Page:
But in many ways the most conspicuous virtue of mainframe technology — just plain awesome to those of us in the PC and Windows world — is its sheer robustness. Because so many elements of the internal system are duplicated and otherwise built for fail over and hot swapping of components there is simply no down time in normal running except for planned maintenance. Internal self-diagnostics can actually fix problems automatically.
There is actually a recorded US case of a mainframe that was moved from one site to another by disassembling/reassembling it piece by piece with the machine still running all the time. The mean time between failure (MTBF) figures for traditional systems are measured in decades while IBM claims an estimated 60 years MTBF for its Z800. They are also highly scalable, even shipping with redundant processors or ‘engines’ that can be switched in (and paid for) at a later date if required. All of this has an obvious appeal for mission-critical e-business applications and also for the newer storage architectures such as storage area networks for our ever-multiplying data. The highly regarded analyst Meta Group says that data growth rates of 700pc annually or more in the enterprise are now quite common.
So what is the mainframe scene in Ireland today? Very traditional and very important is the answer. There are just 24 installations all told, 20 of them IBM and four older Amdahl systems, now with ICL in the Fujitsu fold. There are only three of the new breed in service so far. The Department of Agriculture went to a Z800 with a whopping eight gigabytes of central memory (Ram equivalent) earlier this year for its animal tracking system and Irish Life added a Z800 to its IT resources in 2002. Data storage manufacturer EMC invested in one that same year for its Cork plant but that is believed to be for systems testing only.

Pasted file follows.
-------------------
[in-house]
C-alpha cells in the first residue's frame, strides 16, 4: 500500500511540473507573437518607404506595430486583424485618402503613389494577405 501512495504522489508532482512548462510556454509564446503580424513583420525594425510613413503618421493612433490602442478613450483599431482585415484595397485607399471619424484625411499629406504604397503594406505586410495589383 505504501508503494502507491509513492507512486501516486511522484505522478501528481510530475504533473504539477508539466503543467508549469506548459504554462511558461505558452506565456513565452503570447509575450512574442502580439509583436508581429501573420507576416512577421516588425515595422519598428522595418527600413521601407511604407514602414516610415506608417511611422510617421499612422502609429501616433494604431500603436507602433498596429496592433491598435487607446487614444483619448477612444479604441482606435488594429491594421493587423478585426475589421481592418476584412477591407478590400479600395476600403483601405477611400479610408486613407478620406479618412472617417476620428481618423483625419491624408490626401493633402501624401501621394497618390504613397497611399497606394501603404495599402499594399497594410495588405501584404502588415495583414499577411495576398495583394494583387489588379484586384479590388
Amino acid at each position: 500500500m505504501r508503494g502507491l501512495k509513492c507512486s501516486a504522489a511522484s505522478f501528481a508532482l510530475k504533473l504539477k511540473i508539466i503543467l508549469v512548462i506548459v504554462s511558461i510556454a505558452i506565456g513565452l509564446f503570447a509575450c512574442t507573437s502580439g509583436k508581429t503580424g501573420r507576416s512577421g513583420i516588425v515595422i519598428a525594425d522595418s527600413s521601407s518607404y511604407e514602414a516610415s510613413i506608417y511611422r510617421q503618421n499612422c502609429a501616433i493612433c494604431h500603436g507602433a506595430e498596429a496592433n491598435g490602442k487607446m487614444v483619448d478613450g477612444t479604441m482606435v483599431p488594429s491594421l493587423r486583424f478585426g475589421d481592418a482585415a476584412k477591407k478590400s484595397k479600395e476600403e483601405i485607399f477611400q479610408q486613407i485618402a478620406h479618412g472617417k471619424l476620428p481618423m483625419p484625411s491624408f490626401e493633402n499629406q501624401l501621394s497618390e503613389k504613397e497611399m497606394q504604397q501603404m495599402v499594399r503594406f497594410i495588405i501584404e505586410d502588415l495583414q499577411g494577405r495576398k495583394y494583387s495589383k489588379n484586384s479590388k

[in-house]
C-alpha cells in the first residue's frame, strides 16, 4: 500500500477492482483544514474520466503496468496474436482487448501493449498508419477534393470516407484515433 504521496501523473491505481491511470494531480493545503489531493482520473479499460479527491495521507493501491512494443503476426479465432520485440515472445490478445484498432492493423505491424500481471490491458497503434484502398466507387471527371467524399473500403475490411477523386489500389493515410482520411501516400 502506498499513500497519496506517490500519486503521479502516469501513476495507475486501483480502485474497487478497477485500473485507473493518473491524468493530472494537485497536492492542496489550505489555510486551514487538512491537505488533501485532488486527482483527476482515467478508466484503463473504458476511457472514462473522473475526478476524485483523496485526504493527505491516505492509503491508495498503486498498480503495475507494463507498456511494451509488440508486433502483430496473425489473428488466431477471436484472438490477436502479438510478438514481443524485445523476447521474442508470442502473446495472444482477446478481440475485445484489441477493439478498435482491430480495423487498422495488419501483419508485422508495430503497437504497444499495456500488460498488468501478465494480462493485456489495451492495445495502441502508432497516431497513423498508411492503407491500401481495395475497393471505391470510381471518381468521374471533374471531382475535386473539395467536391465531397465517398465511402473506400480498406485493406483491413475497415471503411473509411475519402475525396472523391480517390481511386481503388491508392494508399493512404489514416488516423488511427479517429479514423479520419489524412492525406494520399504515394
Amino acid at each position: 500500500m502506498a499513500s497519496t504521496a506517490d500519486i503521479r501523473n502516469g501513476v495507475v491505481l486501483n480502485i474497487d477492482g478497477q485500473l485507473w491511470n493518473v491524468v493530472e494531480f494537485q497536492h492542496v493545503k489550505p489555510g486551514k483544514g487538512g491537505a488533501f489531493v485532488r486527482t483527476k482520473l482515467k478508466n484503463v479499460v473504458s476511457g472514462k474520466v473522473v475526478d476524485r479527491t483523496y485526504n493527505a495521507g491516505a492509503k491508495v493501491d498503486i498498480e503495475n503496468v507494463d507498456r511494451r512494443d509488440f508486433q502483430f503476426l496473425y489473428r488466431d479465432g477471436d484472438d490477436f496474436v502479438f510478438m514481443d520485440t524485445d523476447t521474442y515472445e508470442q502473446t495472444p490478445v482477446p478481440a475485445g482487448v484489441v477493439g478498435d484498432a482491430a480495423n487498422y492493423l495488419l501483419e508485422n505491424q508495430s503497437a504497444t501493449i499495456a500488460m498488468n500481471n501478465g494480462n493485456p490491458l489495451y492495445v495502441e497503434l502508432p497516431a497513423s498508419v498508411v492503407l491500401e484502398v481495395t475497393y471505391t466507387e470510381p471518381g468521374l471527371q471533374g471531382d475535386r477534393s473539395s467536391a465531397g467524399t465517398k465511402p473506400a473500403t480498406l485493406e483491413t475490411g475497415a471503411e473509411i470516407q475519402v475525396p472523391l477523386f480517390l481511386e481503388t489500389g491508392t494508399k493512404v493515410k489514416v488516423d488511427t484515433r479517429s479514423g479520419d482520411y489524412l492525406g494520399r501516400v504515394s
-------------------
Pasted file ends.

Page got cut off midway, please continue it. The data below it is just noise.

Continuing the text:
On the other hand, many of our most familiar institutions and their services continue to rely on the ‘Big Iron’, such as bills from the ESB and Eircom, reservations at Aer Lingus, ATM networks in AIB and Bank of Ireland and other financial applications in First Active and the Central Bank. The Department of Agriculture has a second mainframe, inherited from the former Government Central Data Processing Service and running some legacy applications for other departments as well as its own. Other long-time users, to a less significant degree today, include CRH, Bord Bainne, Irish Life and AXA. The classic pattern is that a mainframe is mainly deployed serving for online transaction processing during the day and then at night runs major batch processing tasks, such as compiling billing information or consolidating records for other purposes such as central recording and backup, data mining or other analysis.
“Our mainframe business in Ireland is a mix of upgrades and support for the traditional models and, we believe, some bright prospects for the newer generation in e-business,” says Michael Coyle, IBM sales manager for mainframes and associated systems. “In the US last year about 70pc of all revenue from mainframes was for the new workloads such as web servers and enterprise resource planning and we believe that trend will emerge here in the very near future.”
By Leslie Faughnan
IBM mainframe circa 1964. Batteries not included